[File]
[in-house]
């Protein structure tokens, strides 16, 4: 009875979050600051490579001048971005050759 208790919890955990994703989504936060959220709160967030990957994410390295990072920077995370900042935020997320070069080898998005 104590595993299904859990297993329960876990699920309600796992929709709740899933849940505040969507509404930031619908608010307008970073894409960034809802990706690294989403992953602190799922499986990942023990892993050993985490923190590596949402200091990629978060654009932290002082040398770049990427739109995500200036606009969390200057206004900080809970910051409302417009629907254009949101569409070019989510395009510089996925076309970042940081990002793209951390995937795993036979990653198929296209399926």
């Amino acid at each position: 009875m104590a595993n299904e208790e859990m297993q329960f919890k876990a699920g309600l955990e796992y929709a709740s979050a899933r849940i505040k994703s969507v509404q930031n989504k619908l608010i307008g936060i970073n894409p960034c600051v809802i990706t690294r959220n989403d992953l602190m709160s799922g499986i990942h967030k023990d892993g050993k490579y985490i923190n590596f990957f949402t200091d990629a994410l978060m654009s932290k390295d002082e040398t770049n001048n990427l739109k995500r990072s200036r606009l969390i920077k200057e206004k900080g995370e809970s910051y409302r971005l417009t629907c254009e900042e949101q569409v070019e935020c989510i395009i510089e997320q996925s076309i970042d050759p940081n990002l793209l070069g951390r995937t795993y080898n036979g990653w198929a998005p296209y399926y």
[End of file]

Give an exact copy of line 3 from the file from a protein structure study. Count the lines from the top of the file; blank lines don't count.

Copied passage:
């Amino acid at each position: 009875m104590a595993n299904e208790e859990m297993q329960f919890k876990a699920g309600l955990e796992y929709a709740s979050a899933r849940i505040k994703s969507v509404q930031n989504k619908l608010i307008g936060i970073n894409p960034c600051v809802i990706t690294r959220n989403d992953l602190m709160s799922g499986i990942h967030k023990d892993g050993k490579y985490i923190n590596f990957f949402t200091d990629a994410l978060m654009s932290k390295d002082e040398t770049n001048n990427l739109k995500r990072s200036r606009l969390i920077k200057e206004k900080g995370e809970s910051y409302r971005l417009t629907c254009e900042e949101q569409v070019e935020c989510i395009i510089e997320q996925s076309i970042d050759p940081n990002l793209l070069g951390r995937t795993y080898n036979g990653w198929a998005p296209y399926y």